Panellists include:

Professor Veena Sahajwalla – NSW Circular Director

Ashley Brinson – NSW Circular Co-director

Debbie Hambly – Milk Bottle Collective Project Manager

Ian Hudson – Industry Capability Network Deputy Director

Tim Askew – Hunter Joint Organisation of Councils Regional Project Manager

Marta Fernandes – Nespresso Technical and Quality Manager

Brooke Donnelly – Australian Packaging Covenant Organisation CEO

Paul Klymenko – Planet Ark CEO

Nishi Vissamraju – Downer Group National Environmental Sustainability Advisor Transport and Infrastructure

Jodi Boylan – The War of Waste Executive Producer

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One year on from the ARL

As the Australasian Recycling Label celebrates its first anniversary, APCO CEO Brooke Donnelly reflects on the success of the recycling education program to date and shares what to expect next for the campaign.

Read moreOne year on from the ARL

ALDI announces new packaging commitments

ALDI Australia has announced it will cut a quarter of all plastic packaging from its range by 2025, as part of a wide range of new packaging commitments.

ALDI Australia Managing Director Buying Oliver Bongardt made the announcement in front of 100 ALDI business partners at a supplier forum this week.

“In an act of transparency and authenticity, ALDI has committed to annually report on its progress towards this goal,” Mr Bongardt said.

“It’s our ambition to reduce the amount of plastic in our stores, while in parallel stimulating Australia’s circular economy and ensuring our business partners have commercially viable packaging options to reduce their reliance on virgin materials.”

Mr Bongardt said all single use plastics, such as cotton buds and plastic plates, will also be removed from ALDI stores by the end of 2020.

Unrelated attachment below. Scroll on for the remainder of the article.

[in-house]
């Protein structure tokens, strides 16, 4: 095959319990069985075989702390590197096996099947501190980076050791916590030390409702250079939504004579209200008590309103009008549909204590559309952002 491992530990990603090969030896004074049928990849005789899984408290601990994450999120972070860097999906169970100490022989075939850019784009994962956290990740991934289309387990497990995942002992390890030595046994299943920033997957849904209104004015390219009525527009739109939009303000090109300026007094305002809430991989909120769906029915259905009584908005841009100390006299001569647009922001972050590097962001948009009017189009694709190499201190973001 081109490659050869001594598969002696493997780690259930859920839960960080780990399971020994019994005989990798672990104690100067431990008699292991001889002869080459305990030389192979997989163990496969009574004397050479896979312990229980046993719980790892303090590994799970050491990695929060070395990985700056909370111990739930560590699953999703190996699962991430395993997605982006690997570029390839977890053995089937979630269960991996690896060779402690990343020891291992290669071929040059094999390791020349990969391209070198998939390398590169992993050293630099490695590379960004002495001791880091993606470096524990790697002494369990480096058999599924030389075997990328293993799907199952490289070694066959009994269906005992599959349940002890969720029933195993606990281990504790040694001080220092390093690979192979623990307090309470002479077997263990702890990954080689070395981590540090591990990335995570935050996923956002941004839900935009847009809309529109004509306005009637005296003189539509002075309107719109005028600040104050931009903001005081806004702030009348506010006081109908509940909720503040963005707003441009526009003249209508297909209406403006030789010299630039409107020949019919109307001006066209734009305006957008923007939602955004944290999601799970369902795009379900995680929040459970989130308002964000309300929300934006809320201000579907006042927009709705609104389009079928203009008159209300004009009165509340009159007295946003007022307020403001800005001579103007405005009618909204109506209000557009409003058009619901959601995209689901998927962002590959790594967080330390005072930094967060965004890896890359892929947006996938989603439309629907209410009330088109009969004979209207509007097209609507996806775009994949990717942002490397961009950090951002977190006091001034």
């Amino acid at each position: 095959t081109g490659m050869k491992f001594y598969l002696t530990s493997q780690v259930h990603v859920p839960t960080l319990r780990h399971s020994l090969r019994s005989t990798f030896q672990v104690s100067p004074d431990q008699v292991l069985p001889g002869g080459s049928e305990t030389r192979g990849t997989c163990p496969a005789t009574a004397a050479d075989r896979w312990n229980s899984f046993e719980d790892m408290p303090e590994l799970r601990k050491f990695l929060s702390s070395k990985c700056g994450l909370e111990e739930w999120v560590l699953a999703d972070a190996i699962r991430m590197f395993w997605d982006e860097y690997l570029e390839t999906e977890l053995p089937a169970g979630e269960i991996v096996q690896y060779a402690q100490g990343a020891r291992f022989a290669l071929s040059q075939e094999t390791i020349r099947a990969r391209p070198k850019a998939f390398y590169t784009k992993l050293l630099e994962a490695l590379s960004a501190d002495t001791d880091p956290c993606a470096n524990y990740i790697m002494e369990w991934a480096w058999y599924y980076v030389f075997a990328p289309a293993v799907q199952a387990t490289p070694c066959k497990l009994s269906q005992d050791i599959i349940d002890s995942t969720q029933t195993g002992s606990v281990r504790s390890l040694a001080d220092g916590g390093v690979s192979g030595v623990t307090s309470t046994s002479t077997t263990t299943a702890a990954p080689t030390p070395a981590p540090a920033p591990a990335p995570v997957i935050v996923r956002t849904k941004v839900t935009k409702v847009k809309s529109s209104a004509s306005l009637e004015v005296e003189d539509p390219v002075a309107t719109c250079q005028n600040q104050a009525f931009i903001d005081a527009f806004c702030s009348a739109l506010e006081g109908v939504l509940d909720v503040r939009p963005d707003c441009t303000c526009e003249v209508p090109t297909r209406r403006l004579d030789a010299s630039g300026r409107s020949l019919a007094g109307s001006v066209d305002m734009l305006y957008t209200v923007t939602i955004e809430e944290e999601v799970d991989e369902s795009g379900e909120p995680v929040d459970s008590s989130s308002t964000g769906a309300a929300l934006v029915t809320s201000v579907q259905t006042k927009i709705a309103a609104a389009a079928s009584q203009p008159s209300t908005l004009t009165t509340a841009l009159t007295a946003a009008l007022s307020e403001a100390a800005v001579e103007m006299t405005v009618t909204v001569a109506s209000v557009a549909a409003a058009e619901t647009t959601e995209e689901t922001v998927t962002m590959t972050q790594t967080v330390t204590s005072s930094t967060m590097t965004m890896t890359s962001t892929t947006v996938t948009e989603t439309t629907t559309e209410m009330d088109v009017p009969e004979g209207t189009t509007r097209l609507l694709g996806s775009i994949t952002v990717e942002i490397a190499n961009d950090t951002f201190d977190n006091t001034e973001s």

“Despite our desire, and that of our customers, to remove plastics immediately, this process will take years not weeks,” Mr Bongardt said.

“Today’s announcement is to clearly demonstrate that we are completely invested in the important journey of reducing waste, and we stand committed to quantify our progress over the coming years.”

Additionally, Mr Bongardt announced that ALDI had diverted six billion single-use plastic bags from entering the environment, the equivalent of 40,000 tonnes of soft plastic, since opening 18 years ago.

Mr Bongardt said ALDI acknowledged the pressure these commitments would place on their businesses and has resourced a team to support the transition.

In response to the announcement, Australian Packaging Covenant Organisation CEO Brooke Donnelly said ALDI was demonstrating that sustainable packaging could drive a range of positive commercial benefits.

“I’d like to acknowledge ALDI on their new sustainability commitments, which represent a significant contribution to sustainable packaging in Australia and an important milestone in our work to reach the 2025 National Packaging Targets,” Ms Donnelly said.

“It’s particularly impressive to see the process ALDI has undertaken to involve their suppliers, effectively bringing a range of businesses along on their sustainable packaging journey and delivering an efficient, cost effective approach to the entire supply chain.”

ALDI’s packaging commitments:

— Reduce plastic packaging by 25 per cent by 2025.

— Actively reduce the amount of plastic packaging in the fresh produce range and transition to more sustainable alternatives where possible, producing no increase in food waste.

— Phase out problematic and unnecessary single-use plastics by the end of 2020.

— Prioritise the reduction or replacement of difficult to recycle black plastic packaging.

— Make ALDI’s exclusive range packaging 100 per cent recyclable, reusable or compostable by the end of 2025.

— By the end of 2020, all paper and pulp-based packaging in ALDI’s everyday range will be either Forest Stewardship Council certified, Programme for the Endorsement of Forest certified or 70 per cent recycled.

— Include, at minimum, 30 per cent recycled materials in plastic packaging by the end of 2025.

— Use the Australasian Recycling Label on all ALDI branded products by the end of 2022.

— Further educate customers on the importance of packaging waste reduction.

— Publicly report against all goals from 2020.